The blogosphere is the tiniest of rebellions. My favourite blog title - and a daily mine of erudite nuggets - is Samizdata. Samizdat was the Russian word for the practice among Soviet citizens of distributing, passing on and exchanging illicit, anti-governmental literature. A man who would know about the value of illicit, dissident writing was Vladimir Bukovsky, and he defined Samizdat as follows:
"I myself create it,
distribute it, and ...
get imprisoned for it."
With regards to the last line in the context of the blogosphere, not yet. But this is not the Soviet Bloc of the 1960s and 1970s. Not yet. Except, perhaps, in an increasingly pronounced difference between two tribes of, in informational terms, hunter-gatherers. The disapora is summed up by Richard North:
"Political society is splitting two ways – those who read the blogs, and the little lambs who suck the pap."
EU Referendum's sketch for an epitaph sums up something known for years by those who only read the MSM for fun. But why is it that the bloggers have consistently trumped the MSM when it comes to accurate and predictive commentary, particularly over the Eurozone? How has Samizdat been proven, again and again, to be right where the Fourth Estate has been consistently behind the curve?
On a related subject, although Douglas Carswell may not find himself hanging in poster form on the walls of EU Referendum's war cabinet room, he thickens the plot:
"The internet has started to democratise comment and opinion. Thanks to blogs like ConservativeHome, Guido Fawkes, Left Foot Forward and Coffee House, the old aristocracy of opinion formers is being displaced. Bloggers - who have to be re-elected by thousands of mouse clicks every day [my italics] - tend to be accountable for their analysis in the way that many columnists writing for a newspapers, or TV pundits, often never seem to be.
For accurate political analysis, go online."
The internet has much in common with President Barack Obama in that politicians who once used to queue up to sing its praises and bask in its glow are keeping rather quiet now that reality has done its usual audit. With Obama, now the fairy dust has all but been shaken off his wings, the political class see no furtherance of their careers in jostling for photo-op proximity. With the internet, politicians of every stripe are doubtless horrified by the democratising effect of, in particular, weblogging. You can tell, because politicians never, ever mention blogging. Unless, of course, they have their own blog. How I miss racing across the lawn of the internet years ago to visit The Rt Hon David Miliband at his faux-personable, bland, widely-travelled blog. Mr Miliband - or his BlogBot - was a little off-putting in his insistence on referring to 'doing a blog' when he meant writing a post, and it all seemed worryingly fecal. But he won me back by answering every single facetious question I ever asked in the comments section, with one exception. I asked whether, in the case of a repatriated British inmate of Guantanamo Bay committing a fatal terrorist attack in Britain, the families of any victims would be able to sue the British government. Answer came there none... But politicians keep very anodyne blogs nowadays. The king is elsewhere; we must turn to the court.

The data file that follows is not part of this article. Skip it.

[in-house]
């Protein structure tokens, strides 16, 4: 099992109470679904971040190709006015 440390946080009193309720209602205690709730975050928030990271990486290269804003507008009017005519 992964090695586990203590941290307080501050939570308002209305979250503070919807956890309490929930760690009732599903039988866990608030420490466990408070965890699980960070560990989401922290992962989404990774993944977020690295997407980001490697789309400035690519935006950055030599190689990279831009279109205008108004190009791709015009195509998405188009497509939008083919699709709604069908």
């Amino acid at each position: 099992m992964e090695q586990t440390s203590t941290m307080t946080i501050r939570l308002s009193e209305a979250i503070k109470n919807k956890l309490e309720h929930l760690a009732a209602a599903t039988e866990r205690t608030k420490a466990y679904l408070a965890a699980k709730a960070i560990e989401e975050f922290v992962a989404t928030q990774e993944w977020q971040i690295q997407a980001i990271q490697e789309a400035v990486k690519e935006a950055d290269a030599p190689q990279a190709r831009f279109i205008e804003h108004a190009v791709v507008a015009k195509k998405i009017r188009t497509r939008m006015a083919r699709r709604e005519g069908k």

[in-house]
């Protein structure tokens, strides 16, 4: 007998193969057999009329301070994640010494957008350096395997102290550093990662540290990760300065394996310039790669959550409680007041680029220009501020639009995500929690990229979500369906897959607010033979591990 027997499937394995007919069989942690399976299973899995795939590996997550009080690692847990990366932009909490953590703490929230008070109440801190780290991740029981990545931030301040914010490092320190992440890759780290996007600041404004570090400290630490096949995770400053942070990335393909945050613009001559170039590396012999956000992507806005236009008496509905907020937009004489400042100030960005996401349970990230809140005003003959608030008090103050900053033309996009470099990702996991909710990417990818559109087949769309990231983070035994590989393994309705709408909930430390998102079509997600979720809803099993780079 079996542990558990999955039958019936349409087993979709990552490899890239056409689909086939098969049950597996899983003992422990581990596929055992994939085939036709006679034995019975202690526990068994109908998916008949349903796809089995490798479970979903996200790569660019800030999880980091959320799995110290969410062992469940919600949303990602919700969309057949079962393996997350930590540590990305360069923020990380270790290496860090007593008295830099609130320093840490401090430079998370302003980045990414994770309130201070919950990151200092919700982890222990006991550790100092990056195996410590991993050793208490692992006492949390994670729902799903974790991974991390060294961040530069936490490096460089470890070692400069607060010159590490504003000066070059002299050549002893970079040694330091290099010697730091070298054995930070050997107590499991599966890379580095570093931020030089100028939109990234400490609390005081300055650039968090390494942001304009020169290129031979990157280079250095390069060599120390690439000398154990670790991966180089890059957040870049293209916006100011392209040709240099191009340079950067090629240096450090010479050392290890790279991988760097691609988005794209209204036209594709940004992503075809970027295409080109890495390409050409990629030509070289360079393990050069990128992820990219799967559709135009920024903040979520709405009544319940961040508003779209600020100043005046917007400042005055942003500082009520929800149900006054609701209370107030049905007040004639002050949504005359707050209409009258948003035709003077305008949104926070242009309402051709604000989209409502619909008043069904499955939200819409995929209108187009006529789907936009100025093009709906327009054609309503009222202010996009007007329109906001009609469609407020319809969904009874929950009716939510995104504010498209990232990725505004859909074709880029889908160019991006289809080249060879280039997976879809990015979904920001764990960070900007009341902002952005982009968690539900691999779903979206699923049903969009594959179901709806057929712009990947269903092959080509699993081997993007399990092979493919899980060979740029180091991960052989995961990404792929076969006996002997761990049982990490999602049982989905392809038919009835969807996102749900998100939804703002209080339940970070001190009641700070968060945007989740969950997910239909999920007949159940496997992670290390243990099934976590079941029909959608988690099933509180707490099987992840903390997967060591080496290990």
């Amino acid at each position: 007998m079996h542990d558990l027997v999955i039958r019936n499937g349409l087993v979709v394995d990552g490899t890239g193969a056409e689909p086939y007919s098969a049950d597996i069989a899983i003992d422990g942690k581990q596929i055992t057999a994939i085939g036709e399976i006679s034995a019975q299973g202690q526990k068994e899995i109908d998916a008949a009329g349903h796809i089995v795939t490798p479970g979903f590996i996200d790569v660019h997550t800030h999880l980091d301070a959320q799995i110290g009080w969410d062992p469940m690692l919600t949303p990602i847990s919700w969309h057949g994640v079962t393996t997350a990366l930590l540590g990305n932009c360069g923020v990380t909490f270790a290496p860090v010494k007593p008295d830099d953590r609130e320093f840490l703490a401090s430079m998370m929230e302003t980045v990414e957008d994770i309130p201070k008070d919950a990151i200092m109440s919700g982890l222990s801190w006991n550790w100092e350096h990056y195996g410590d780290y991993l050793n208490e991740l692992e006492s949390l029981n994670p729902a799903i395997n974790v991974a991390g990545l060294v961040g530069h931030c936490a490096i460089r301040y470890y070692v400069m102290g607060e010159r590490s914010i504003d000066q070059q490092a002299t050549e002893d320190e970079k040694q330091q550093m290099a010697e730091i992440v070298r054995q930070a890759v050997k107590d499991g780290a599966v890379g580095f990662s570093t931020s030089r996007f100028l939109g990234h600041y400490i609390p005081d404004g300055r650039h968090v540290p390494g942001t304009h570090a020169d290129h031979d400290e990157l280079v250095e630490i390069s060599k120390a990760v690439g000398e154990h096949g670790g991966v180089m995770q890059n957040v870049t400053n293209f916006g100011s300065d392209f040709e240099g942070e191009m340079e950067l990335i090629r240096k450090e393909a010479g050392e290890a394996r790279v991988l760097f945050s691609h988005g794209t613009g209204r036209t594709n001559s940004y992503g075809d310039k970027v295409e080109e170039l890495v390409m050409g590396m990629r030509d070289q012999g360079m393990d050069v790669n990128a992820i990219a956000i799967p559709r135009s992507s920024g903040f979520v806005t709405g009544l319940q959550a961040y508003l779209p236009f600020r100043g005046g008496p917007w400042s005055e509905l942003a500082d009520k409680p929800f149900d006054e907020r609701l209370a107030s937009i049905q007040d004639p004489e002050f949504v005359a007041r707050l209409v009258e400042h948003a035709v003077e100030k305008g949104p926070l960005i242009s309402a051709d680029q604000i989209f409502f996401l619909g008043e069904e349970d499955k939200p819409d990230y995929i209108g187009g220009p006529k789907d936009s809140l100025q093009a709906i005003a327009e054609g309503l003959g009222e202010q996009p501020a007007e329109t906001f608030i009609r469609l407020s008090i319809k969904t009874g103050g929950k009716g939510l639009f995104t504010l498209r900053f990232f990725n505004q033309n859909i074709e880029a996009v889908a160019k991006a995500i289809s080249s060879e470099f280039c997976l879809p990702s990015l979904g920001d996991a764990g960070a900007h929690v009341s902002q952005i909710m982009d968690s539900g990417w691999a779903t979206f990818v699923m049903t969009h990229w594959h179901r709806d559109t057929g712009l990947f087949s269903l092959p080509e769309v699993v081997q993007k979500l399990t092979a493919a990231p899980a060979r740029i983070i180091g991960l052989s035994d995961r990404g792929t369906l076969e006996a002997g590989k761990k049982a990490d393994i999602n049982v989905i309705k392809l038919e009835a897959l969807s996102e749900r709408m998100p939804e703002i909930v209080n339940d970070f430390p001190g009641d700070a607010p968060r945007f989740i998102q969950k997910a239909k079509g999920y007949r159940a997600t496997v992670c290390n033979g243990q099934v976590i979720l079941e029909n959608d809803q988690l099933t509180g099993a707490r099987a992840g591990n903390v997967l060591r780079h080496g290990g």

The political temperature concerning the blogosphere can be taken by examining the handmaidens to the political classes, the journalists, Peter Oborne's courtiers.
While blogging seems acceptable to the political right of the media - such as it is - the left-inclining arm of the press immediately took the weapons from the wall. Here, from 2008, Madeleine Bunting voices her fears of a voice for the journalistically untutored:
"Aggression, abuse and contempt are now the normal currency of debate among strangers on blogs. Last week two prominent columnists, David Aaronovitch and Linda Grant, added their bewilderment to the growing chorus of those arguing that public debate on the internet is being strangled at birth by the quantity of personal abuse and bullying."
As was, I believe, pointed out at the time, Ms Bunting was confusing blogging with comments left on blogs. But she was not a lone operative in the blogger witch-trials [in which Guido Fawkes, appropriately enough, featured prominently].
Inevitably, Yasmin Alibhai-Brown - a sort of MSM bargain-basement Ghandi - shrieks out her opinions here and, in the wake of the media outrage over phone hacking, those opinions may require re-reading:
"Newspaper telephone hackers are big babies when compared to those who practice the dark arts in the blogosphere."